Uncertain outlook for Japanese OEMs
Whilst some of the international OEMs are reporting good results in their earning calls, their Japanese counterparts are about to announce profits for fiscal year 2022, ending in March. In addition to the struggles that all OEMs deal with, such as semiconductor shortage and, more recently, the cost of raw material, Japanese manufacturers must deal with a weak Yen.
The Japanese Yen or JPY was projected to exchange at 111.93¥ for 1$ but weakened to 130¥ to the dollar. As a result, parts sourced outside of Japan become more expensive, but at the same time, depreciation of the JPY has a positive effect on earnings. To put this in perspective, every 1¥ that the Japanese currency depreciates against the dollar, represents, for Toyota, a 48 billion JPY boost of the annual operating profit (source: Nikkei Asia).
In normal circumstances, the higher cost of imported parts or materials is easily offset by the higher operating profit, leading to the conclusion that inflation delivers a positive outcome, even if not sustainable. The Japanese OEMs are traditionally fairly conservative in their exchange rate projections, rightly not relying on the position of the Yen and leaving space for adjustments.
Yen and inflation
Japan’s government has been trying to boost its weak economic growth for decades and uses one magical formula: higher inflation and weaker Yen. To cut a long story short, it has never worked. Japanese consumers are used to price stability and salaries have not gone up. This has changed now.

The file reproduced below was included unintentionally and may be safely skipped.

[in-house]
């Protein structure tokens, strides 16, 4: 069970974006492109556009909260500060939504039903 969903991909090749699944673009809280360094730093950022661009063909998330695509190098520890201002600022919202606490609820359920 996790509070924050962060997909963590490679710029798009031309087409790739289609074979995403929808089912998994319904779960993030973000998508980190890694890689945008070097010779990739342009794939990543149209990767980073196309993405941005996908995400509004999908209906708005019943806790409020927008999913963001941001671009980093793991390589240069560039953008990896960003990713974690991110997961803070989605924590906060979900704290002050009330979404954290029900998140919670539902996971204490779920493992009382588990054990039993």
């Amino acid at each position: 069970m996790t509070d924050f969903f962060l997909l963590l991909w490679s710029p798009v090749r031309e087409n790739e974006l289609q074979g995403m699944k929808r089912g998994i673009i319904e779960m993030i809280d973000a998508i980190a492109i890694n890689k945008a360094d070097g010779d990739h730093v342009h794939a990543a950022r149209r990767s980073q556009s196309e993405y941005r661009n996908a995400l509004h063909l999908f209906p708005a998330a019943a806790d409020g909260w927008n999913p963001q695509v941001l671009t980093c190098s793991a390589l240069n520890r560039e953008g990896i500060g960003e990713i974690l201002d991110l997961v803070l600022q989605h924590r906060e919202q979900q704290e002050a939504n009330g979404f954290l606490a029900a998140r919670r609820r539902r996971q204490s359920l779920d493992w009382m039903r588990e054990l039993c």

A weak Yen is good for export as Japanese goods and services become cheaper abroad. It’s especially good when there’s little competition and goods are produced in Japan. In the same ideal world, a weak Yen contributes to inflation. Nowadays however, competition is steep and Japanese companies are increasingly producing outside of Japan, to avoid trade restrictions or find cheaper labor.
Add a Japanese National Bank that insists on keeping interest rates close to zero – to boost the economy – and high energy/raw material costs, the weak Yen is no longer contributing to economic success, but to higher consumer prices instead. A good example is that of the popular brand Asahi, which, for the first time in over a decade, had to raise the price of a beer.
Back to the OEMs
It’s fairly sure that the Japanese OEMs will be prudent and frame the impact of the weak Yen in the right context. Fact is that Japan’s car output totaled 23 million units, which is 0.4% down from 2021 and 10% down from 2020.
Supported by the Japanese National Bank, not willing to raise interest rates, things look very much “business as usual,” but analysts are already talking about the cracks in the Japanese economy – even a risk for downward spiral is being mentioned as goods are becoming more expensive for the Japanese consumer, the domestic economy is stagnating and a weak Yen not delivering the expected outcome…